THERE is nothing quite like losing to Rangers, the club they love to hate more than any other, to stir up discontent among Aberdeen supporters and turn them against their manager.

Yet, when referee Nick Walsh blew the final whistle in the Viaplay Cup semi-final at Hampden last Sunday evening, Jim Goodwin and his players received a rousing ovation from their thousands of disappointed but proud fans in the stands. 

The Pittodrie men might have ended up being beaten 2-1 by their Ibrox rivals after extra-time. However, they had competed well throughout the 120 minutes. Even when they were reduced to 10 men.

Would they have pulled off another cup upset against their Glasgow opponents if their captain Ant Stewart, who was red carded for a needless and dangerous challenge on Borna Barisic in injury-time, had remained on the park? There is every chance given how impressively they had performed in defence, midfield and attack. 

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Allan McGregor, the Rangers goalkeeper, needed to pull off two outstanding saves in the closing stages of a fiercely-contested encounter to keep Michael Beale’s side narrowly in front and ensure they progressed to the final against Celtic next month.

Goodwin got his gameplan spot on and Stewart and his team mates, who had conceded a deflected second-half equaliser, executed it to perfection. Dons diehards recognised their heroes had given their all and showed their appreciation accordingly.


It could, though, be an entirely different story in the less salubrious surroundings of Recreation Park on Monday evening if Aberdeen fail to overcome Darvel in Ayrshire in the fourth round of the Scottish Cup.

Defeat to the West of Scotland League Premier Division minnows will provoke a furious response from the same individuals who stood and applauded in Mount Florida six days ago – and there are certain to be calls for the man in the dugout to be sacked.

The 5-0 reverse that Goodwin’s charges slumped to at the hands of Hearts at Tynecastle has put the Irishman under serious pressure and he can ill afford another loss in front of the BBC Scotland cameras.

Perhaps playing a game so soon after their exertions on a disgrace of a pitch in the semi-final was responsible for Aberdeen’s lamentable display – which was branded “humiliating”, “unacceptable” and “a disgrace” by those responsible afterwards - in Gorgie.

Maybe not having centre half Stewart and goalkeeper Kelle Roos, who suffered a groin injury against Rangers and is set to be sidelined for up to 10 weeks, resulted in the issues at the back which their hosts exploited ruthlessly.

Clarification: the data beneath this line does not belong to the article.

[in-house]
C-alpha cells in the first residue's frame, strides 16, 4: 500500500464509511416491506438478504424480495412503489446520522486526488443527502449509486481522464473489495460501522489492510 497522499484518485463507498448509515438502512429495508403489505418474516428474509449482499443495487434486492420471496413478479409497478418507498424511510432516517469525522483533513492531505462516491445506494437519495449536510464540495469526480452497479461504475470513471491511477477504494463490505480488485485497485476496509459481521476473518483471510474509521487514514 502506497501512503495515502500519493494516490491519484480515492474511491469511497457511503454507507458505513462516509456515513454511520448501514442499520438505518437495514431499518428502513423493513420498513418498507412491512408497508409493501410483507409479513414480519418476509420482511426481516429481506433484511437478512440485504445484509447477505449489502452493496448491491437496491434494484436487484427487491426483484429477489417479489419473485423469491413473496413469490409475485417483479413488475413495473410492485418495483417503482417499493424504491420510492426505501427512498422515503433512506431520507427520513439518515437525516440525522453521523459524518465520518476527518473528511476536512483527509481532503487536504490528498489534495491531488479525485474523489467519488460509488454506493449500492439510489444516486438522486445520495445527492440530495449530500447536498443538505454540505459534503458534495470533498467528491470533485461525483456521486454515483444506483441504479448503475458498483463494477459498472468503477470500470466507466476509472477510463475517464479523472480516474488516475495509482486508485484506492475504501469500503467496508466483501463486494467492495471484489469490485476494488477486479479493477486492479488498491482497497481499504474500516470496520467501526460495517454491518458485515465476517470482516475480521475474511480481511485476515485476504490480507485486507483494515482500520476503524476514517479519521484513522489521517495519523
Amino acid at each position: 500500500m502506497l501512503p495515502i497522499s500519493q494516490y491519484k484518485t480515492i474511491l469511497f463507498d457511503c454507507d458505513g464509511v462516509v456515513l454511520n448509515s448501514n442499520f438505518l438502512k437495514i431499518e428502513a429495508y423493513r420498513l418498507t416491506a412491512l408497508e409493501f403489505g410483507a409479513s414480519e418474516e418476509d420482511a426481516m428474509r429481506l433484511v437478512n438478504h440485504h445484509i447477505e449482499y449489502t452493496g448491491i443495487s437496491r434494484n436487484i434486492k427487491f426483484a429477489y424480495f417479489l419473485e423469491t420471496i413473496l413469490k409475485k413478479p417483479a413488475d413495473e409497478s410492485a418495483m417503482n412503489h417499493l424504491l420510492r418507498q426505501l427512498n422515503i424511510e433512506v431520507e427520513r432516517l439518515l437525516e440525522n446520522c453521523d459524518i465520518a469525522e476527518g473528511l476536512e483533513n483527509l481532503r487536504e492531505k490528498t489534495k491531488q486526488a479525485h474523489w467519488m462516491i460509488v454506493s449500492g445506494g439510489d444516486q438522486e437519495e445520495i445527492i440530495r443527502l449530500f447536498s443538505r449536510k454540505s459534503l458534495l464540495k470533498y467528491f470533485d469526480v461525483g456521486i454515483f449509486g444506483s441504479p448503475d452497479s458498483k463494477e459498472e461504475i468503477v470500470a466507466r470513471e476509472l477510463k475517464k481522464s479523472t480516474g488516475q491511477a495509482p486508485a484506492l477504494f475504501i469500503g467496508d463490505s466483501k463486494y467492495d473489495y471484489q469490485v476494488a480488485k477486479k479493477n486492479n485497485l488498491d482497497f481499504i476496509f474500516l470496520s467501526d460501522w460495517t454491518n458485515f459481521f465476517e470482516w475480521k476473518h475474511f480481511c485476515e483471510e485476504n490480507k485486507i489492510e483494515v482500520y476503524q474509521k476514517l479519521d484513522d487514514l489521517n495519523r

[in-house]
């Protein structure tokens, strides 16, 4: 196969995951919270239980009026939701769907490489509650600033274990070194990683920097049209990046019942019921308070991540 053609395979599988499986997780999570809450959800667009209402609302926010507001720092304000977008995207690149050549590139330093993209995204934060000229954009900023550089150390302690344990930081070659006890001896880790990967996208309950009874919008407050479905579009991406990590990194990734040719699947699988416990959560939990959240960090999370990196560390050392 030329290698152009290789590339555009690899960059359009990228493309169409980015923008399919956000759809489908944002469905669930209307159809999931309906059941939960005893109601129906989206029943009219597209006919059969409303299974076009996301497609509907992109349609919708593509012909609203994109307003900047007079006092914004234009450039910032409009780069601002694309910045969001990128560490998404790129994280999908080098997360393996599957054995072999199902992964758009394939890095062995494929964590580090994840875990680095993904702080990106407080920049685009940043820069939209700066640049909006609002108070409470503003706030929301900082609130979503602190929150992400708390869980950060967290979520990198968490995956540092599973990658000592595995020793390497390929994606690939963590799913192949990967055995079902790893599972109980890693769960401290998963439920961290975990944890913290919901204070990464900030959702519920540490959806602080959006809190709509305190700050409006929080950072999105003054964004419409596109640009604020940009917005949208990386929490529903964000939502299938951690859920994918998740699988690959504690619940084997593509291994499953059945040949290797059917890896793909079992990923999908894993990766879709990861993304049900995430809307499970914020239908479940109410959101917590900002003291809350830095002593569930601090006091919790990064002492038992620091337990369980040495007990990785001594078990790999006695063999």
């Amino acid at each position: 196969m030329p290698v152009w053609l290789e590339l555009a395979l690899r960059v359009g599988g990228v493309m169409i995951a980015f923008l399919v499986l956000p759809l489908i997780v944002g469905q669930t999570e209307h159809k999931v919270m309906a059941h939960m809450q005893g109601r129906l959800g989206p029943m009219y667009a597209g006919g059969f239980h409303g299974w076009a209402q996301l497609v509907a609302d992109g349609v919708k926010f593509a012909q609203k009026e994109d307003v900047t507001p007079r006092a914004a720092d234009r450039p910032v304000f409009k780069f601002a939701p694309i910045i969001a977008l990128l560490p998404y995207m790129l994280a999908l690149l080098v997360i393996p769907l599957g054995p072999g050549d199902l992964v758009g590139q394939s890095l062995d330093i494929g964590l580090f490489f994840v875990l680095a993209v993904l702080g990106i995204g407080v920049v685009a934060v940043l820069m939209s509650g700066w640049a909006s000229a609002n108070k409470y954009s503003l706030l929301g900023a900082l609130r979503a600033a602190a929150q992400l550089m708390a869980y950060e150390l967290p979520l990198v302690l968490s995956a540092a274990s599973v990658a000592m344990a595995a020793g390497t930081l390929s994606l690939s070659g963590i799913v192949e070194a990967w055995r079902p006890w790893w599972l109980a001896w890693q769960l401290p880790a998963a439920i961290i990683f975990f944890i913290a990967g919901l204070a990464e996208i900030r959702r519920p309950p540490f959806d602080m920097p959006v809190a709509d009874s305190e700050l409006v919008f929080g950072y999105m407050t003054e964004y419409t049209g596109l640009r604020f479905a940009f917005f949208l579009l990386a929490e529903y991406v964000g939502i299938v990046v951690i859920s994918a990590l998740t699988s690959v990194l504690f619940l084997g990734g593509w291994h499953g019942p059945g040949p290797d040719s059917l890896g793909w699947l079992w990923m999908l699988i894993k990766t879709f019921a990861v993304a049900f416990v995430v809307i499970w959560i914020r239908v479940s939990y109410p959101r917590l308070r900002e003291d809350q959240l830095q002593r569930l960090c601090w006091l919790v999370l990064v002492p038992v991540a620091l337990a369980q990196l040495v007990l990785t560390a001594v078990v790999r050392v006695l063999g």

The insipid performance, though, was by no means a one-off. Their away form in the 2022/23 campaign has been nothing short of appalling. They have won just two of the 11 matches they have played on their travels in the cinch Premiership this term. They have conceded no fewer than 27 goals, more than any other team in the top flight, in the process.

The former Alloa and St Mirren manager must address that costly trait as well as his side’s obvious failings at the back – starting against Darvel in the cup – if he is to avoid the fate of his predecessor Stephen Glass and survive his first full season.

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It is undeniable that Goodwin has improved Aberdeen since being appointed back in February. He has certainly signed well. Leighton Clarkson, Duk, Bojan Miovski, Ylber Ramadani, Roos and Stewart have all proved to be good acquisitions. Picking up points at Pittdorie, too, has not been a problem. They have won 10 and drawn one of the 14 games they have played in all competitions at home.

Still, since club football resumed after the World Cup break last month, Aberdeen have triumphed in just one of their eight outings and have slipped from third place to fifth spot in the league table as a consequence. If the slide continues they will be doing well to finish in the top six, never mind clinch a European place.

Goodwin isn’t shying away from the problems he is facing. He has stated publicly that his team needs to improve defensively and when they play away. He is desperately trying to bring in reinforcements before the January transfer window closes. Graeme Shinnie, the versatile and experienced veteran who has joined on loan from Wigan until May, should make a difference.


But the 41-year-old admitted back in September that third place in the Premiership was a “minimum requirement”. That is looking very unlikely at the moment. Will he remain in situ if he his charges are unable to finish as the best of the rest outwith the Old Firm?

Chairman and majority shareholder Dave Cormack would be well advised to stand by his man given his youth and lack of previous experience at the level he is operating at. He made a big step up when he moved on from the SMiSA Stadium after two-and-a-half season in charge. He has shown enough to suggest that he can be a success given time.

However, he is operating in an unforgiving environment. Ultimately, it will be the Aberdeen supporters who decide if he stays or goes. There will need to be a stark and immediate improvement in the coming weeks to keep them onside.